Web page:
The “30-50% Black Paint” Rule (And How To Use It)

Although I’ve briefly mentioned the “30-50% black paint rule” before, I thought that I’d talk about it in slightly more detail today.

This is because it’s a rule that can really help you to make paintings and comics that look a lot more vivid (although other things, such as digitally altering the brightness, contrast and/or colour saturation levels can also help too). Following this rule can also give your paintings or comics a really cool 1980s or 1990s-style look too.

The rule itself is pretty much exactly what the name suggests. At least 30-50% of the total surface area of your painting or comic should consist of solid black paint. It’s that simple.

This rule works best with bolder colours, since brightness and colour in most works of art is a relative thing. In other words, colours look brighter or darker in comparison to the other colours in the picture (eg: if you’re painting a sunrise or a sunset, the only white area in the picture should be the centre of the sun). So, by using a reasonable amount of black paint, every other colour in the picture will look even bolder by comparison.

Yes, following this rule takes a bit of practice to get right – and knowing how to paint realistic shadows and lighting can really help too. But, of course, there are a lot of fairly sneaky ways that you can include it in your art (and get the desired effect) without it being too obvious to the untrained eye.

The first way to do this is simply to add film-style “letterboxing” bars to the top and bottom of your paintings (if you’re making square paintings). Not only does this “frame” the picture slightly, but it also means that 10-20% of the painting’s surface area is already filled with black paint. It looks a bit like this:

Note the film-like “letterboxing” bars at the top and bottom of this digitally edited painting (“Backstreets [without rain]” By C. A Brown)

If you’re making comics, then a simple way of doing something similar is to just use black “gutters” between each panel. This has a similar effect as the letterboxing bars, whilst also giving your comic a “1990s gothic comic” or “manga comic” kind of look too. Like this:

“Damania Resized – Nostalgia Cycle” By C. A. Brown

Interestingly, the “30-50% black paint” rule can also be used for “bright” paintings and comic updates that are set during the day too. This is a little bit more challenging, but you can do this by including characters who wear dark clothing, by including silhouetted objects in the foreground, by including a lot of shadows etc…

For example, here’s a reduced-size preview of a comedy horror painting that will be posted here in January. Although the painting is set in a bright seaside resort of some kind, the Grim Reaper’s robes (and the two “letterboxing” bars, the shadows etc..) help to ensure that there is enough visual contrast in the painting.

This is a reduced-size preview. The full-size painting will appear here on the 7th January.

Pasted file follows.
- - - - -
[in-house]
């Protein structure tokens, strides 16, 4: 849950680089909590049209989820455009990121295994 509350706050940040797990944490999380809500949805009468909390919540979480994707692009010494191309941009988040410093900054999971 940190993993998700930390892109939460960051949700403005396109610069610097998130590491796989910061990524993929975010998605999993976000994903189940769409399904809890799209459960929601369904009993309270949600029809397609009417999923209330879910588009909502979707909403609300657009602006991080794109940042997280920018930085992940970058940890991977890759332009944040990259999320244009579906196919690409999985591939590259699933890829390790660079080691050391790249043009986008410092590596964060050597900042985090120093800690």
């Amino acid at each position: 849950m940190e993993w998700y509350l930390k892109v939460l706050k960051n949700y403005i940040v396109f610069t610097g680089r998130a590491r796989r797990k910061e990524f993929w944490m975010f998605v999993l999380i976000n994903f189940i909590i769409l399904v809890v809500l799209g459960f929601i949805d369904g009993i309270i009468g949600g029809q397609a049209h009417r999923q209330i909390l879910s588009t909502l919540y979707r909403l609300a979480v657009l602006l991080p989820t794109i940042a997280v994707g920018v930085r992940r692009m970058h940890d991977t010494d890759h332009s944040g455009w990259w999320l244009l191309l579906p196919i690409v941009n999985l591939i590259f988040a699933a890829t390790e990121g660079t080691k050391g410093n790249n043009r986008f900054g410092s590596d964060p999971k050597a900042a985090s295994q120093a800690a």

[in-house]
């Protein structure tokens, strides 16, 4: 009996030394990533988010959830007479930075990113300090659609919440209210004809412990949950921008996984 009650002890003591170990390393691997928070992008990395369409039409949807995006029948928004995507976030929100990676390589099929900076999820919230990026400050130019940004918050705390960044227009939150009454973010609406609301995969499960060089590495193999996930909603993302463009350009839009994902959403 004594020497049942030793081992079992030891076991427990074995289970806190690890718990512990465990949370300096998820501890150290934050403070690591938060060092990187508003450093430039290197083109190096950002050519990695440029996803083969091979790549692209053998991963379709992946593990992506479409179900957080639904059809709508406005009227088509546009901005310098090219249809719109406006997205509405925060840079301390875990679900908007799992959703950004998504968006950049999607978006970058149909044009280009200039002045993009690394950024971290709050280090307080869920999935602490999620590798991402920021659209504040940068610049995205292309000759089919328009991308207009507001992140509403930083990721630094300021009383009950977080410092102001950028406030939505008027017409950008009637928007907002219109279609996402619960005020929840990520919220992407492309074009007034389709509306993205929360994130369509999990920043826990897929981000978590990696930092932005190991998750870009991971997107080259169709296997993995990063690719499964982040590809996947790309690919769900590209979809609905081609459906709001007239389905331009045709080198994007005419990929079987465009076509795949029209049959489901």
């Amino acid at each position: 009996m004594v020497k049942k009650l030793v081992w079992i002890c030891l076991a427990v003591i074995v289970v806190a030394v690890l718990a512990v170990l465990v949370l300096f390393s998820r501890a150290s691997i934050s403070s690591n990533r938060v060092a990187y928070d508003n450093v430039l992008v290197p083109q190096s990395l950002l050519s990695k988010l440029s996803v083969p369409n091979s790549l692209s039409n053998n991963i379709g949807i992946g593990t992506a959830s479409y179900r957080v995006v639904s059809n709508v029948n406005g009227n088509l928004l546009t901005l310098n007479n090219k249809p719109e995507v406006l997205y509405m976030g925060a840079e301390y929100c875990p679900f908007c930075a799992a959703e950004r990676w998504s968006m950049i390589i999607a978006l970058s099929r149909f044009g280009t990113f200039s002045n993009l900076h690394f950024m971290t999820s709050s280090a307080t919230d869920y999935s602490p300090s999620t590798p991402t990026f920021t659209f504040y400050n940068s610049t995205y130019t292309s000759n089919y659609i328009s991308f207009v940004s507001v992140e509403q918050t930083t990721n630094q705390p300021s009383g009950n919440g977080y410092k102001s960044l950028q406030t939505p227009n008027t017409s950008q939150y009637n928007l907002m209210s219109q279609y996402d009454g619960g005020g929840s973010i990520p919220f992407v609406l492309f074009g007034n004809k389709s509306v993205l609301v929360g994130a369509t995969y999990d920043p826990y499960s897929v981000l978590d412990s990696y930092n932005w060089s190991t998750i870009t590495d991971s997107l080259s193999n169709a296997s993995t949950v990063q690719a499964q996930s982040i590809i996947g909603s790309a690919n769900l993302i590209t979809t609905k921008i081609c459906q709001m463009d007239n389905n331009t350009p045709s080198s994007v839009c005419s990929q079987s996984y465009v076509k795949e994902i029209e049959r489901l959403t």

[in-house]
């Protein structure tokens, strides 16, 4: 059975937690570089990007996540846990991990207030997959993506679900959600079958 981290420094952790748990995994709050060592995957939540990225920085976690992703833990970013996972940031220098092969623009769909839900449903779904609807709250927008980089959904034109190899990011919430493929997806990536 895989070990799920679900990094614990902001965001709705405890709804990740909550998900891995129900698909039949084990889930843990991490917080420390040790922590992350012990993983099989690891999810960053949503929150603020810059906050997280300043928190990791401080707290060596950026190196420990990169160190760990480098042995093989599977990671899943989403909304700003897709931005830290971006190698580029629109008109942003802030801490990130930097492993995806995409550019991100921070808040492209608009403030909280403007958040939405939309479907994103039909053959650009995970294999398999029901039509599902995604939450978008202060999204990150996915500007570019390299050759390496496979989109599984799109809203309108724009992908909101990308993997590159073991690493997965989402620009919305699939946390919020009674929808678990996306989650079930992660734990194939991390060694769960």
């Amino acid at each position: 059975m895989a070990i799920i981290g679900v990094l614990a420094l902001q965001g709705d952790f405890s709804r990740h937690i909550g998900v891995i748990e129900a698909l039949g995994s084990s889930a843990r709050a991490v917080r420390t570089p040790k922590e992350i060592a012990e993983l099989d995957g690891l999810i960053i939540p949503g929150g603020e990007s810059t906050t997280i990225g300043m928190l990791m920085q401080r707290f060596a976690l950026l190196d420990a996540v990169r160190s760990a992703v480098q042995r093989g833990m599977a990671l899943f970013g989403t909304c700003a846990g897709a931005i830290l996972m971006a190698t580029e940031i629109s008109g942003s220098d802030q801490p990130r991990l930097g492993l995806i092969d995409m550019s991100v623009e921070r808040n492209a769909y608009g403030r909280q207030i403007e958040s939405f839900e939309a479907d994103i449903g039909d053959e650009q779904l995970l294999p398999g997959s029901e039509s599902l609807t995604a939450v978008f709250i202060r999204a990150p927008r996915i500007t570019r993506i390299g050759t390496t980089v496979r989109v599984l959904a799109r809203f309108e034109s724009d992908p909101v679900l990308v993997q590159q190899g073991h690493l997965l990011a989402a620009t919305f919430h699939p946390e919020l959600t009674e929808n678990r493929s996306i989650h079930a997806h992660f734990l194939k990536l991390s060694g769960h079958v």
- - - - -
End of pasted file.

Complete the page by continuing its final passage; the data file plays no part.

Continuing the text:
Yes, this rule might not be right for every artist and it might not work for literally every type of art out there. But, if you want to give your paintings a bold and vivid look, or if you want to give your art a slightly “retro” look, then it’s certainly worth following 🙂


Anyway, I hope that this was useful 🙂

One Quick Trick For Making Your Art Look Vivid

2014 Artwork Vivid pictures article sketch

As regular readers of this blog and/or viewers of my DeviantART gallery probably know, my art tends to have a fairly distinctive “vivid” look to it. Although I’ve briefly explained how I make my art look like this a few times before, I thought that I’d look at it in slightly more depth in this article.

Before we begin, I should point out that this technique only works for scanned and/or digitally photographed art. As such, you’ll need a graphics editing program of some kind or another. If you don’t have one, then there’s a fairly good free open source program called “GIMP” that can be downloaded here.

Anyway, after I scan my drawings and paintings, they generally tend to look slightly “faded” and kind of (for want of a better description) flat and lifeless. They don’t really stand out or jump out at you. They’re just ordinary, boring and inoffensive.

To show you what I mean, here’s a direct scan of two drawings I made in 2010:

"Azure Plaza And Aces" By C. A. Brown [27th December 2010]

“Azure Plaza And Aces” By C. A. Brown [27th December 2010]

Now, here’s one of my more recent paintings from a few weeks ago – as you can probably see, the whole picture stands out a lot more:

"Mother Ivey's Bay" By C. A. Brown

“Mother Ivey’s Bay” By C. A. Brown

So, how do I do this?

Simple. I just adjust the brightness and contrast levels of the picture digitally after I’ve scanned it.

It can take a bit of experimentation to get the levels right, but I generally keep the contrast level fairly high (eg: 60-70) and keep the brightness level fairly low (eg: -20 to -60). Seriously, you’d be surprised at what a difference this can make to your picture.

Since “brightness/contrast” is a fairly basic thing to adjust, almost all graphics editing programs will usually have an option that allows you to adjust them.

Yes, it doesn’t matter if you are using an antique version of Paint Shop Pro from the 1990s (like I do) or whether you’re using the latest version of Photoshop, this option will be there somewhere.

For example, if you’re using “GIMP“, then the “brightness/contrast” option can be found in the “colours” menu at the top of the screen:



Anyway, once you’ve found it, just lower the brightness slightly and raise the contrast and your picture will instantly look a lot more vivid and interesting.


Sorry for the astonishingly short article, but I hope that it was useful 🙂